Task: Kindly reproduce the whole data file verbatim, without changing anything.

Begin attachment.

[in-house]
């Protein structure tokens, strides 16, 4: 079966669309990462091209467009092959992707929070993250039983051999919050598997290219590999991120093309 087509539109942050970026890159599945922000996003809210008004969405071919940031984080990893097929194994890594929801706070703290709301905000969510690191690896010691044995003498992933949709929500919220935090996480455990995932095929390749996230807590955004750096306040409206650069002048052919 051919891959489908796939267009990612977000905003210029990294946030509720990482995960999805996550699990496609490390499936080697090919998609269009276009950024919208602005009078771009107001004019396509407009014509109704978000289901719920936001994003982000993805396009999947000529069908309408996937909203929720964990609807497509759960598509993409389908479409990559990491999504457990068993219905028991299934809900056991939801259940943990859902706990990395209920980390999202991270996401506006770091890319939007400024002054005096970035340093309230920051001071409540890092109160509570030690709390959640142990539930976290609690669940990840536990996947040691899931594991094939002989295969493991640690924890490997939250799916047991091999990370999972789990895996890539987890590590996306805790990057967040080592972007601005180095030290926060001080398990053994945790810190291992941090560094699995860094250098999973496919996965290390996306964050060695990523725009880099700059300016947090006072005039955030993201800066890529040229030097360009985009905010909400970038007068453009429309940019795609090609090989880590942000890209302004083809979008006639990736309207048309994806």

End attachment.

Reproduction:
[in-house]
């Protein structure tokens, strides 16, 4: 079966669309990462091209467009092959992707929070993250039983051999919050598997290219590999991120093309 087509539109942050970026890159599945922000996003809210008004969405071919940031984080990893097929194994890594929801706070703290709301905000969510690191690896010691044995003498992933949709929500919220935090996480455990995932095929390749996230807590955004750096306040409206650069002048052919 051919891959489908796939267009990612977000905003210029990294946030509720990482995960999805996550699990496609490390499936080697090919998609269009276009950024919208602005009078771009107001004019396509407009014509109704978000289901719920936001994003982000993805396009999947000529069908309408996937909203929720964990609807497509759960598509993409389908479409990559990491999504457990068993219905028991299934809900056991939801259940943990859902706990990395209920980390999202991270996401506006770091890319939007400024002054005096970035340093309230920051001071409540890092109160509570030690709390959640142990539930976290609690669940990840536990996947040691899931594991094939002989295969493991640690924890490997939250799916047991091999990370999972789990895996890539987890590590996306805790990057967040080592972007601005180095030290926060001080398990053994945790810190291992941090560094699995860094250098999973496919996965290390996306964050060695990523725009880099700059300016947090006072005039955030993201800066890529040229030097360009985009905010909400970038007068453009429309940019795609090609090989880590942000890209302004083809979008006639990736309207048309994806």